February 1, 2016: Gnaw on This

 

Last Sunday after Epiphany Luke 9:28-43a

About eight days after Peter had acknowledged Jesus as the Christ of God, Jesus took with him Peter and John and James, and went up on the mountain to pray. And while he was praying, the appearance of his face changed, and his clothes became dazzling white. Suddenly they saw two men, Moses and Elijah, talking to him. They appeared in glory and were speaking of his departure, which he was about to accomplish at Jerusalem. Now Peter and his companions were weighed down with sleep; but since they had stayed awake, they saw his glory and the two men who stood with him. Just as they were leaving him, Peter said to Jesus, “Master, it is good for us to be here; let us make three dwellings, one for you, one for Moses, and one for Elijah”–not knowing what he said. While he was saying this, a cloud came and overshadowed them; and they were terrified as they entered the cloud. Then from the cloud came a voice that said, “This is my Son, my Chosen; listen to him!” When the voice had spoken, Jesus was found alone. And they kept silent and in those days told no one any of the things they had seen.

 

*The picture is Mount Tabor, which is historically believed to be the site of the Transfiguration.


 

The Backstory – What’s Going On Here?

We jump out of sequence in Luke for one Sunday for this story of the Transfiguration. It is a Protestant custom to read this story the Sunday before Lent (Roman Catholics usually read it the second Sunday of Lent) — and whatever the original intent of this was, there are now many reasons given (including ones involving “World Mission Sunday” — which is observed in many Episcopal churches this same Sunday).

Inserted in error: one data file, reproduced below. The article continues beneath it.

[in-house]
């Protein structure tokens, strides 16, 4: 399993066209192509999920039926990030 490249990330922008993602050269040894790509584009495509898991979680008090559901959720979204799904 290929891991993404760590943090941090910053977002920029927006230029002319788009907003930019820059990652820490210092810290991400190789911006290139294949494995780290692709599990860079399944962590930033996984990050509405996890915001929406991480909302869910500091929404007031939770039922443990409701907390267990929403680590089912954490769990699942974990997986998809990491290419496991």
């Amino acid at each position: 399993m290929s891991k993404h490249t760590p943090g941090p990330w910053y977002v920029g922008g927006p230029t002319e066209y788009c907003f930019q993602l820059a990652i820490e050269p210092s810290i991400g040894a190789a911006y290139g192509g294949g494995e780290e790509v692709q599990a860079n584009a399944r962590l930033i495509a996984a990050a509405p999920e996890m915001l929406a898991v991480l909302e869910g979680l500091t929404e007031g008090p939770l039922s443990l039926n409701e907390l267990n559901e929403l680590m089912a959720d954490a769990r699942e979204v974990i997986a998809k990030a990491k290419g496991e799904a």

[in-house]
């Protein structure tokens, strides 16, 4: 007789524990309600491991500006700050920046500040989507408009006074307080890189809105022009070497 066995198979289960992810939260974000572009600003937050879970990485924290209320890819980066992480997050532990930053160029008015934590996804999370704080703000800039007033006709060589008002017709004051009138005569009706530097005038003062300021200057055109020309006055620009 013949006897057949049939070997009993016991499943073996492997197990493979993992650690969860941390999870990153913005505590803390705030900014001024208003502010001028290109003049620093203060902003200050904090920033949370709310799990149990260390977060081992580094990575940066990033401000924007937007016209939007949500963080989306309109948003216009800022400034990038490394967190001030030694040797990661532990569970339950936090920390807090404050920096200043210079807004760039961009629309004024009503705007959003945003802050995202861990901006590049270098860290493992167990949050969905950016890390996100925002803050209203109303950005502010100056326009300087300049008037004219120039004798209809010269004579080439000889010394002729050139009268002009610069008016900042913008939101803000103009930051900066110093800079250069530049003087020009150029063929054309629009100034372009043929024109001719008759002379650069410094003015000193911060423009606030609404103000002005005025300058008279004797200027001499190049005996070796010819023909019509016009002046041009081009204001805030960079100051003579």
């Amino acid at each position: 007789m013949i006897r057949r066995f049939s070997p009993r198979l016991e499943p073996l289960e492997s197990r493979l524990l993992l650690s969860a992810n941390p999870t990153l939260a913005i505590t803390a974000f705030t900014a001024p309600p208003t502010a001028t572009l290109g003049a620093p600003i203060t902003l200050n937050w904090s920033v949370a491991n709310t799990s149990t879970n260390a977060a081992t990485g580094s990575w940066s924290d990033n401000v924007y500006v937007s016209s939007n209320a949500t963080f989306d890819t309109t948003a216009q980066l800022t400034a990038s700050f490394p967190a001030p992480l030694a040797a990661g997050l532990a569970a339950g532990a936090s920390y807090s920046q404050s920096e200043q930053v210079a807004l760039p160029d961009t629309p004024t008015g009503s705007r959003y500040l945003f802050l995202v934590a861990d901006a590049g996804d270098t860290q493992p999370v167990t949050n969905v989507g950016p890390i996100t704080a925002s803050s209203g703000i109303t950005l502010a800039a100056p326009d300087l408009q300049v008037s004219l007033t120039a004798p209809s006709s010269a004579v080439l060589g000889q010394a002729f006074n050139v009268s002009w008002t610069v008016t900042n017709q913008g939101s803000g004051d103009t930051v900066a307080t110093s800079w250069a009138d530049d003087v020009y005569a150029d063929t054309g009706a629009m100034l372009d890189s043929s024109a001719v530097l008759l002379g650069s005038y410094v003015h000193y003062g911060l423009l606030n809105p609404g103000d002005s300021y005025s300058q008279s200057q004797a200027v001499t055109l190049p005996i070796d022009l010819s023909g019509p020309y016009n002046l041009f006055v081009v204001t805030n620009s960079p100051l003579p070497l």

Just before this in chapter 9, Peter confesses Jesus as “the Messiah of God.” Then, contrary to the people’s hopes for the messiah as a deliverer of military victory, Jesus says that his messiahship is about suffering, and rejection and death … and that following him involves taking up crosses and losing your life to save it.

 

We can suppose that this message was disturbing and challenging to the disciples. We can suppose that there might have been some doubt that they were backing the wrong horse! And so the Transfiguration is confirmation that it is indeed God who is doing this new thing.

 

A few things to chew on:*Luke makes a point of saying that Peter, James and John were tired but managed to stay awake and because they did “they saw his glory, and the two men who stood with him.” (contrast this to the disciples in the garden of Gethsemane who “could not stay awake one hour.”).  Staying awake, keeping alert despite distraction or weariness, is a theme that comes up often in the Gospel. Do you have a story in your life where Christ has been shown to you in a new way or in a powerful way because you were able to stay awake or focused through distraction?

 

*Peter’s reaction is so incredibly human. He experiences something powerful that he loves and wants to enshrine it – to make it last forever. We naturally want to hold on to what we love. It’s why people — particularly parents — often cry at weddings. But the voice of God in the story says something different. “This is my Son, my chosen, listen to him.” This is not about capturing an event, it is about a relationship. Following the relationship leads down the mountain, back into their lives. Think about the customs and traditions — in your family, work, school, church, etc — that you treasure. How much are they about enshrining an experience and how much are they about deepening a relationship?

 

*Think about Peter, James and John. James and John had been brothers for decades and we can imagine Peter as a longtime friend. Think about where their lives were at the beginning of the Gospel reading last week … just fishermen mending their nets. Think about what they are witnessing here … even without knowing the rest of the story. What a journey that was for brothers and friends! Imagine that. What do you think that did to their relationship? What was it like to go through all that together?  How do you think it would have been different for them if they hadn’t known each other but had come together as strangers? (Hint … there are no right or wrong answers here!)

Try This:Transfigurations happen all the time. The world, our lives, are continually changing, being transfigured. It’s happening right now outside as the snow falls. Take 5-10 minutes each day this week and think about times of change in your life … where you could feel yourself becoming different. When was the last time you felt that way? Do you feel that way now? Where is God in the process?
Categories: Blog, Gnaw on This

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